Everything You Need to Know About EFT Payments
As a small business owner, you're well aware that you make plenty of payments from day to day. You pay employees for their work, vendors, and suppliers for products, and so on.
However, sitting down to write checks and send them for authorization and signing is a time-consuming and outdated process.
Instead of using paper to pay people, you can make EFT payments. But what are EFT payments and how do they work?
In the article below, we will explore everything you need to know about EFT payments.
Table of Contents:
- What is an Electronic Funds Transfer?
- Are Electronic Fund Transfers Safe?
- Types of EFT Payments
- How Long Do Electronic Funds Transfers Take?
- Can You Stop an EFT Payment?
- Is EFT the Same as ACH?
What is an Electronic Funds Transfer?
An electronic funds transfer (EFT) is a type of payment that moves money from one account to another.
EFTs require both parties to have bank accounts, but the bank accounts can be at two different financial institutions.
You can make an EFT payment with a computer, card reader, or over the phone. An EFT wil debit one account and then credit the other.
The entire payment process is digital, so instead of paper checks, you’re writing and cashing electronic checks, also known as echecks.
With an EFT, you can make various payments, such as utility payments, vendor payment, and more.
EFT payments are regulated by the Electronic Fund Transfer Act (EFTA). The EFTA is a federal law that protects the people that make EFT payments.
Under the EFTA, financial institutions must give customers a summary of their rights and notify them of unauthorized transactions. Let's touch a little more on their safety.
Are Electronic Fund Transfers Safe?
Similar to other electronic payment methods, EFTs are generally safe.
One of the best features of the EFT is that they are secure, much more secure than paper checks.
Transmitting anything over the internet always involves risk, but EFT is still considered safer than traditional paper checks.
Some types of EFT, such as the ACH, are more secure than others. The best way to ensure your EFTs are safe is to work with companies you know and trust.
Types of EFT Payments
There are several ways to transfer money electronically.
Here are some common types of EFT payments you might use for your business.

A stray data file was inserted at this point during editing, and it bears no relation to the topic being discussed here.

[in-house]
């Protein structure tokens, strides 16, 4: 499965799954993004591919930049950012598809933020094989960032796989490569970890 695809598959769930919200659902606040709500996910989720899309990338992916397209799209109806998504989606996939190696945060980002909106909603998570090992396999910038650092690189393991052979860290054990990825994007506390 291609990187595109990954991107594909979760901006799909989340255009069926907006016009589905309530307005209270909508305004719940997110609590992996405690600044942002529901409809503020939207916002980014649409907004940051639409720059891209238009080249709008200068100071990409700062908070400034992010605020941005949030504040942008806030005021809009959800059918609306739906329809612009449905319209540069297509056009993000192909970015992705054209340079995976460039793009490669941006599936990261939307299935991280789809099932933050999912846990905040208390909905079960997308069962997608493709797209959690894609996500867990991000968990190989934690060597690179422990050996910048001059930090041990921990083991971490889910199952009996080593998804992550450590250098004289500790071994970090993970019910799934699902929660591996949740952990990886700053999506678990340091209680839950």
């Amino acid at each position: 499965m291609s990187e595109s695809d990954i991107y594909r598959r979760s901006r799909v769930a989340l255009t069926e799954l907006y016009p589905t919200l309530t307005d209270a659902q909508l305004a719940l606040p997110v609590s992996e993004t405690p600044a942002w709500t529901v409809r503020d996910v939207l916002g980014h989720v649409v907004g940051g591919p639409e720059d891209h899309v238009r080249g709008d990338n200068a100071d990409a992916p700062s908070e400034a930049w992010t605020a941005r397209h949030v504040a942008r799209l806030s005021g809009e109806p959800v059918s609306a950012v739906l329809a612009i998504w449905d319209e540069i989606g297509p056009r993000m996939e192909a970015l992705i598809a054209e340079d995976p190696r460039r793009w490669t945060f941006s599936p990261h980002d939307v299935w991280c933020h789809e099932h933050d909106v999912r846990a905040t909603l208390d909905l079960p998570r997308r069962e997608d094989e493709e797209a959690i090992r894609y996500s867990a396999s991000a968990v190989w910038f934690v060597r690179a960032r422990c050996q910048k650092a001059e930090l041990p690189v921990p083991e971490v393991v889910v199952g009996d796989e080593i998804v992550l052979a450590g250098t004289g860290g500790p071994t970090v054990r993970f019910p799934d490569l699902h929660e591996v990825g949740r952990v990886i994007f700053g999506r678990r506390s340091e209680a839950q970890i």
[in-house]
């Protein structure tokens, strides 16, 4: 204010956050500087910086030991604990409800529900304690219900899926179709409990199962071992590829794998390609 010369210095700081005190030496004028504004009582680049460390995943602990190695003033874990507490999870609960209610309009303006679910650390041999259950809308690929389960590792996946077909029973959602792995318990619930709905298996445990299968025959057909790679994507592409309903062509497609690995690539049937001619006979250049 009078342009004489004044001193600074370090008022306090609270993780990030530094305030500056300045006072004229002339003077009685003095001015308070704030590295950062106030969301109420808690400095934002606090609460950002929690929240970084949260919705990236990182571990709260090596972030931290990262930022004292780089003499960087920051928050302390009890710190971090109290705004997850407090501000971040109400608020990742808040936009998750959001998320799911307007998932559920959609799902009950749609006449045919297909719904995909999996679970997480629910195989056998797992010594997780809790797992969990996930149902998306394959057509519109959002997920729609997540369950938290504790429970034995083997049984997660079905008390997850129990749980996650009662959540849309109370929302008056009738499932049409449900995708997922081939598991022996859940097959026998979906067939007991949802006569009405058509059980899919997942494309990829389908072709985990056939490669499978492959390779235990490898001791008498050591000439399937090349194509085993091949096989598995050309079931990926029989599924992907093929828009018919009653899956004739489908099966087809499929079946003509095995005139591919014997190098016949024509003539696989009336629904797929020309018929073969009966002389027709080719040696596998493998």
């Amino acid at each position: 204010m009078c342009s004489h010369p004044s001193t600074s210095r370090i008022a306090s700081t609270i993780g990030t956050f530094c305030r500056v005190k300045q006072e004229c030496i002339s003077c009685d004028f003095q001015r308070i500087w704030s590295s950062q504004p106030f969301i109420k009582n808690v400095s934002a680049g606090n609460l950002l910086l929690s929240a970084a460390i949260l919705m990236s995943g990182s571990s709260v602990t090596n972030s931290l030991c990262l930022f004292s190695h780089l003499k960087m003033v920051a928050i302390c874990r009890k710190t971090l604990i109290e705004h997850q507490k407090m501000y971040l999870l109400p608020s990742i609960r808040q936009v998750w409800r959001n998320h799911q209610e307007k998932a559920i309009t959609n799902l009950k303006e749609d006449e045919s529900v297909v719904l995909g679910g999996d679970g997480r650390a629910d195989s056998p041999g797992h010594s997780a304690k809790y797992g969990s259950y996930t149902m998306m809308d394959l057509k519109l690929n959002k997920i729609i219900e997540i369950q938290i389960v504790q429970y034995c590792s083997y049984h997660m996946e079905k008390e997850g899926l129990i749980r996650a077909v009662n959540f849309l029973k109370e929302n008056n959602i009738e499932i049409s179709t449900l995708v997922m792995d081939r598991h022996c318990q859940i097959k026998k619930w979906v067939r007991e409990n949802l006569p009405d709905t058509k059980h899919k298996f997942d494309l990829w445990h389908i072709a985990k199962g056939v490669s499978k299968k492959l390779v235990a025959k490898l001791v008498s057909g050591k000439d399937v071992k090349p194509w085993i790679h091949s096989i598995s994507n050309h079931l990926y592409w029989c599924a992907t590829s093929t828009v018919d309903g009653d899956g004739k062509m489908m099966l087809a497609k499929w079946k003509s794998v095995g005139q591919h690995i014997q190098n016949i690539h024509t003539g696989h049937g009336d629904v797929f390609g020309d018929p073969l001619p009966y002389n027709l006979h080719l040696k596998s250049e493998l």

- Direct deposit lets you issue direct payments to your employees. You will tell your direct deposit service provider how much to deposit in each employee’s bank account when you run payroll. Then, your provider sends electronic transfers to your employee accounts on payday.
- Wire transfers are typically used for large sums of money. For example, you might use wire transfers to pay vendors or make a sizeable down payment as a business owner.
- The Electronic Federal Tax Payment System (EFTPS) is a tax payment service that allows you to make tax payments to the IRS.
- ATMs are electronic banking without a teller. ATM transactions allow you to withdraw cash, make deposits, or transfer funds between your accounts.
- Debit cards allow you to move money from your business bank account. You can use your debit card to make purchases or pay bills. You can also accept debit card payments from customers.
- Mobile wallets let you pay bills, transfer money between accounts, or receive payments on your smartphone.
- Personal computer banking allows you to make electronic banking transactions with your computer or mobile device. You can use a computer or mobile device to move money between accounts.
How Long Do Electronic Funds Transfers Take?
More often than not, EFT payments are settled on the next business day.
They can sometimes take longer if you’re making international payments or a high-value transaction over $25,000.
Bank holidays and weekends increase the time it takes for your EFT to be fully processed by the bank.
Can You Stop an EFT Payment?
Once an EFT payment is initiated, you typically cannot stop it.
If you need to stop a payment or have your money refunded, that is between you and the person you paid.
You might be able to stop recurring EFT payments by notifying your financial institution at least three business days before the next scheduled transfer.
You want to be familiar with your financial institution’s policies for stopping scheduled transfers.
Is an EFT the Same as ACH?
ACH transfers are a type of electronic funds transfer, but not all EFTs are ACH transactions.
For example, wire transfers are not processed via an ACH network, so they’re not ACH payments, but are EFT transactions.
EFT is an umbrella term that describes any transfer of money that occurs electronically.
With online banking, electronic payments, and online money transfers gaining immense popularity, EFT payments are being widely used.
Knowing what an EFT payment is will help you move forward with your small business.
Start Accepting a Variety of Payment Methods
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